The Vikings were the Norse people who came from Scandinavian countries (Norway, Sweden, and Denmark). As they left their countries, they travelled with longboats to other countries like Britain and Ireland and as soon as they reached the shores of these countries, they were warmly welcomed but instead, they fought the local people, stealing from their churches, and burnt their buildings to the ground. These people were regarded as fearsome warriors and they raided some monasteries just for pleasure hence they were referred to as a pirate raid. Vikings explored as far as North America and also travelled all over the world including Russia to trade in the Middle East countries. This movements made them to be great explorers.
Generally the Vikings were pagans since they worshipped a pantheon of many gods and goddesses and each one of these represented a specific aspect of the world as they experienced it. Although they were viewed as pagans and plunderers, they were quick to adopt Christianity a longside their gods. The idea of paganism was fueled because there were no churches in these Scandinavian countries and as a result, their religion was highly personalized and varied from one place to another. There were two categories of gods, the Aesir and the Vanir. These gods lived in Asgard, a kingdom that was connected to the mortal earth (Midgard) by a rainbow bridge (Bifrost). The pantheon included Odion who was their primary god, Thor who was their hammer-wielding god of thunder, and Frejya who was their god of fertility and beauty. There was also an existence of various evil giants, dark elves, and dwarves. These evil giants were the greatest enemies of their gods and these resulted to a greater conflict between them. Thor could fight the giants because this god had a lot of strength. Other gods used to rely on cunning in order to fight these giants. Odin had some clever tricks that could be used to fight the giants but when other gods needed a cunning plan, they all turned to the fire god Loki to destroy those giants with fire. The Vikings attacked Christian churches very easily because the monasteries were wealthy but poorly defended thus making it easier for them to plunder into them.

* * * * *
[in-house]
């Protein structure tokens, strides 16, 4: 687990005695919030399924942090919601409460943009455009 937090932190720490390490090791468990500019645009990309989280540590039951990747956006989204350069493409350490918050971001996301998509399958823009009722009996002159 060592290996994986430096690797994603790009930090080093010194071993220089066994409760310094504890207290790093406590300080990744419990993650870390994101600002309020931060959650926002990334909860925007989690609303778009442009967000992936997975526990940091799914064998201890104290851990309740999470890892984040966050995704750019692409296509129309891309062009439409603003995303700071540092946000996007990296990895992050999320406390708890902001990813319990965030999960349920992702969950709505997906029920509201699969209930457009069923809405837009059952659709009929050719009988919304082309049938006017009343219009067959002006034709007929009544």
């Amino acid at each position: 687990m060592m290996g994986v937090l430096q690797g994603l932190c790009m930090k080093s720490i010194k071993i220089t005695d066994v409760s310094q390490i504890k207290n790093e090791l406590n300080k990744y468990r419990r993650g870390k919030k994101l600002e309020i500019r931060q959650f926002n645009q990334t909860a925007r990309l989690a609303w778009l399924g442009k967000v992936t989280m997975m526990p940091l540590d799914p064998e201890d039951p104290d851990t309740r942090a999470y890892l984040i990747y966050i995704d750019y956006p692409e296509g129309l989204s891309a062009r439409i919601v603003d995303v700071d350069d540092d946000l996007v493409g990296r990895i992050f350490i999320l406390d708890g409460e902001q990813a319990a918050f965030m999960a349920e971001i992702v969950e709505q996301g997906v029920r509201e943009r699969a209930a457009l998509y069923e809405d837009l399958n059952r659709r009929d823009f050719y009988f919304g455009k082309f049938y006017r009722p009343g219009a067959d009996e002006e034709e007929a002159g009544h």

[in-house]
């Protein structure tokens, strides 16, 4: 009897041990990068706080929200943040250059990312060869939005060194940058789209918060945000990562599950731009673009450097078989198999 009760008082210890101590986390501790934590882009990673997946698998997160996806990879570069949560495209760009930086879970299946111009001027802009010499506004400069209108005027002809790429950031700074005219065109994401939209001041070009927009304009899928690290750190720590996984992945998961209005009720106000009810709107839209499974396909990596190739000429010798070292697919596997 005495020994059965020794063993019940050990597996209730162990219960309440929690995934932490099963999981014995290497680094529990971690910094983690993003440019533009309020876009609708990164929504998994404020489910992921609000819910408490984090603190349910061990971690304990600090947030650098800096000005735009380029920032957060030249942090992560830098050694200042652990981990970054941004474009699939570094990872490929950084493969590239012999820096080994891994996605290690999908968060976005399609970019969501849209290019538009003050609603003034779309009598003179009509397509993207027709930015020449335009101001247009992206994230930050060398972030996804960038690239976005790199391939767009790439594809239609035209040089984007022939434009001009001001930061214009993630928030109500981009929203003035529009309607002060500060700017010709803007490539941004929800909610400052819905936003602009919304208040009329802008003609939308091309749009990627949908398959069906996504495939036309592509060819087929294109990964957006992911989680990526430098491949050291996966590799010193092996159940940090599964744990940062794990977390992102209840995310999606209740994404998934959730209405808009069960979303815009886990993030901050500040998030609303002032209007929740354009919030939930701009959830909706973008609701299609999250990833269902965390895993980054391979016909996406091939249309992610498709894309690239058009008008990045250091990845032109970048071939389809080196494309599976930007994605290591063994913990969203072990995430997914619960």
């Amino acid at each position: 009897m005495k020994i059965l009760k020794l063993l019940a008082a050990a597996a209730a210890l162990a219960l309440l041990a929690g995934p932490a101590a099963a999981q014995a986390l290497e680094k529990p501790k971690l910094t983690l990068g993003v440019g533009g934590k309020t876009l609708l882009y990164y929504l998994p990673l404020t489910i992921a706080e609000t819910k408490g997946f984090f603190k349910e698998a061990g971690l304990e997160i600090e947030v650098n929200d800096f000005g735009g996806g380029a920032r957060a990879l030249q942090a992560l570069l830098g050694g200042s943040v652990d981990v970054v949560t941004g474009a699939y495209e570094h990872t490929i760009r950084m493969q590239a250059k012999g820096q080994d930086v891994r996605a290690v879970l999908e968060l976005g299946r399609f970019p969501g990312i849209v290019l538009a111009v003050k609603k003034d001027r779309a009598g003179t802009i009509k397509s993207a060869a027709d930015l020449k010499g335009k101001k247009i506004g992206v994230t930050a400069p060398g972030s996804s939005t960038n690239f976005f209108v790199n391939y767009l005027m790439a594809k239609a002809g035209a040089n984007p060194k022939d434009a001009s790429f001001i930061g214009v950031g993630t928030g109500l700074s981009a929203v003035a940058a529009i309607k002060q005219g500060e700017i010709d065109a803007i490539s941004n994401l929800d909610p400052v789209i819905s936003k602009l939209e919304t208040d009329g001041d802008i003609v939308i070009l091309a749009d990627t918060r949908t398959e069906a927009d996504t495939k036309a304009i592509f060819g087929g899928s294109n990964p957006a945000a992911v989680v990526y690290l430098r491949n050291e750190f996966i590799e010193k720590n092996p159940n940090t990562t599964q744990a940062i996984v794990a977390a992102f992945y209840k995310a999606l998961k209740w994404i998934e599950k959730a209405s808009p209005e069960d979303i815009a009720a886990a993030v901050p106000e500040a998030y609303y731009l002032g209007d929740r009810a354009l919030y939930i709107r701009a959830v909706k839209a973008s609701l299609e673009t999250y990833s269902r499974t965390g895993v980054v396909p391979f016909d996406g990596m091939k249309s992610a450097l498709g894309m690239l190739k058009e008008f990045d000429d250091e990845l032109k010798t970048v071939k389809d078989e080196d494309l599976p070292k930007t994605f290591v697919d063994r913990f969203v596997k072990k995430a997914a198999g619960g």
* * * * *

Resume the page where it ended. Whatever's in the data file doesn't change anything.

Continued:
The Viking Era had major changes in the Scandinavian economy since very few people had knowledge about the coinage. The influence of trade with foreign countries led to introduction of some foreign coins into these countries. These coins were valued in terms of their weight in silver or gold and circulated alongside many other forms of precious metals. The weight of the coin and the purity of precious metals were the major determinants for trade and not what the form the metal took. Therefore, this led to what is known as a bullion form of economy. Silver circulated in the country in the form of bars, jewellery, and ornaments. Traders used to carry some small scales that they could use them to measure weights very accurately thus it was easy to enhance trade and exchange even without use of a regular coinage.